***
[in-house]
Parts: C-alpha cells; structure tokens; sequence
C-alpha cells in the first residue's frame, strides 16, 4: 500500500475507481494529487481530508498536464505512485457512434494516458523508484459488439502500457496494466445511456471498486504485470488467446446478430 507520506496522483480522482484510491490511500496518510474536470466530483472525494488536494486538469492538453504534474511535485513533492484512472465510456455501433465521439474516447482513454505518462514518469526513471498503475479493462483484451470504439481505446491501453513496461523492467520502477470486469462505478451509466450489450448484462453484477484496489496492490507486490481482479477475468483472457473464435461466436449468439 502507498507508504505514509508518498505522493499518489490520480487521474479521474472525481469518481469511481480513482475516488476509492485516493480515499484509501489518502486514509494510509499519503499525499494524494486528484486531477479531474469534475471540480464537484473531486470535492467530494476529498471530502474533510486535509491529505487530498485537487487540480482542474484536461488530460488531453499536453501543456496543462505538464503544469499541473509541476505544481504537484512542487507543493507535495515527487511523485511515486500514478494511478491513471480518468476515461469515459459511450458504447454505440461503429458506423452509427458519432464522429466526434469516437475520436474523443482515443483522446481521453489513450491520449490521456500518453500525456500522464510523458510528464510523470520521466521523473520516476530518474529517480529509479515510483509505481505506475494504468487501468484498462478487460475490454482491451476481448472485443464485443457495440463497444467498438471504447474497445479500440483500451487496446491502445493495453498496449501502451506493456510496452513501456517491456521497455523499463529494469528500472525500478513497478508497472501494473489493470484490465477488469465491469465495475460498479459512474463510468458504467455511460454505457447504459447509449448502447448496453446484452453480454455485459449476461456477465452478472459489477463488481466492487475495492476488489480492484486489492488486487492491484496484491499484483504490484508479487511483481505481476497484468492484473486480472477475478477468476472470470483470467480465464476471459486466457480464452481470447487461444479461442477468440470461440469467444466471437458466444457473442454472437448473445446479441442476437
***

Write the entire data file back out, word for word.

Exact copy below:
[in-house]
Parts: C-alpha cells; structure tokens; sequence
C-alpha cells in the first residue's frame, strides 16, 4: 500500500475507481494529487481530508498536464505512485457512434494516458523508484459488439502500457496494466445511456471498486504485470488467446446478430 507520506496522483480522482484510491490511500496518510474536470466530483472525494488536494486538469492538453504534474511535485513533492484512472465510456455501433465521439474516447482513454505518462514518469526513471498503475479493462483484451470504439481505446491501453513496461523492467520502477470486469462505478451509466450489450448484462453484477484496489496492490507486490481482479477475468483472457473464435461466436449468439 502507498507508504505514509508518498505522493499518489490520480487521474479521474472525481469518481469511481480513482475516488476509492485516493480515499484509501489518502486514509494510509499519503499525499494524494486528484486531477479531474469534475471540480464537484473531486470535492467530494476529498471530502474533510486535509491529505487530498485537487487540480482542474484536461488530460488531453499536453501543456496543462505538464503544469499541473509541476505544481504537484512542487507543493507535495515527487511523485511515486500514478494511478491513471480518468476515461469515459459511450458504447454505440461503429458506423452509427458519432464522429466526434469516437475520436474523443482515443483522446481521453489513450491520449490521456500518453500525456500522464510523458510528464510523470520521466521523473520516476530518474529517480529509479515510483509505481505506475494504468487501468484498462478487460475490454482491451476481448472485443464485443457495440463497444467498438471504447474497445479500440483500451487496446491502445493495453498496449501502451506493456510496452513501456517491456521497455523499463529494469528500472525500478513497478508497472501494473489493470484490465477488469465491469465495475460498479459512474463510468458504467455511460454505457447504459447509449448502447448496453446484452453480454455485459449476461456477465452478472459489477463488481466492487475495492476488489480492484486489492488486487492491484496484491499484483504490484508479487511483481505481476497484468492484473486480472477475478477468476472470470483470467480465464476471459486466457480464452481470447487461444479461442477468440470461440469467444466471437458466444457473442454472437448473445446479441442476437